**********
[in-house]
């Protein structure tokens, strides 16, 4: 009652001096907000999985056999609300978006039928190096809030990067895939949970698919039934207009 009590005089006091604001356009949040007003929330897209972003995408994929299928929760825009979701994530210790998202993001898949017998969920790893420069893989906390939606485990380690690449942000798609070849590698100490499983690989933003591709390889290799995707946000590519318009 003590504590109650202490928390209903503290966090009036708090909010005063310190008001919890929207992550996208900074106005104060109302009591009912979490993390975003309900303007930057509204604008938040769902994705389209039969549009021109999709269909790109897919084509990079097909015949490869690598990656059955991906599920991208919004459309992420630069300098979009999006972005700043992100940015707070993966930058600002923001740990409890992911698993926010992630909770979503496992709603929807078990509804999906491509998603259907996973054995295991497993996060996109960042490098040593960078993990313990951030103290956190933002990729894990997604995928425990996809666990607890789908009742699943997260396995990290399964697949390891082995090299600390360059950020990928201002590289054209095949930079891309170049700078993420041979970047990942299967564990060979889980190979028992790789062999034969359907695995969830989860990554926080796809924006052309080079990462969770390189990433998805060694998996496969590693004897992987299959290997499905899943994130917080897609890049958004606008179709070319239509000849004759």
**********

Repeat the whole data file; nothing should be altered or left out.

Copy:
[in-house]
């Protein structure tokens, strides 16, 4: 009652001096907000999985056999609300978006039928190096809030990067895939949970698919039934207009 009590005089006091604001356009949040007003929330897209972003995408994929299928929760825009979701994530210790998202993001898949017998969920790893420069893989906390939606485990380690690449942000798609070849590698100490499983690989933003591709390889290799995707946000590519318009 003590504590109650202490928390209903503290966090009036708090909010005063310190008001919890929207992550996208900074106005104060109302009591009912979490993390975003309900303007930057509204604008938040769902994705389209039969549009021109999709269909790109897919084509990079097909015949490869690598990656059955991906599920991208919004459309992420630069300098979009999006972005700043992100940015707070993966930058600002923001740990409890992911698993926010992630909770979503496992709603929807078990509804999906491509998603259907996973054995295991497993996060996109960042490098040593960078993990313990951030103290956190933002990729894990997604995928425990996809666990607890789908009742699943997260396995990290399964697949390891082995090299600390360059950020990928201002590289054209095949930079891309170049700078993420041979970047990942299967564990060979889980190979028992790789062999034969359907695995969830989860990554926080796809924006052309080079990462969770390189990433998805060694998996496969590693004897992987299959290997499905899943994130917080897609890049958004606008179709070319239509000849004759």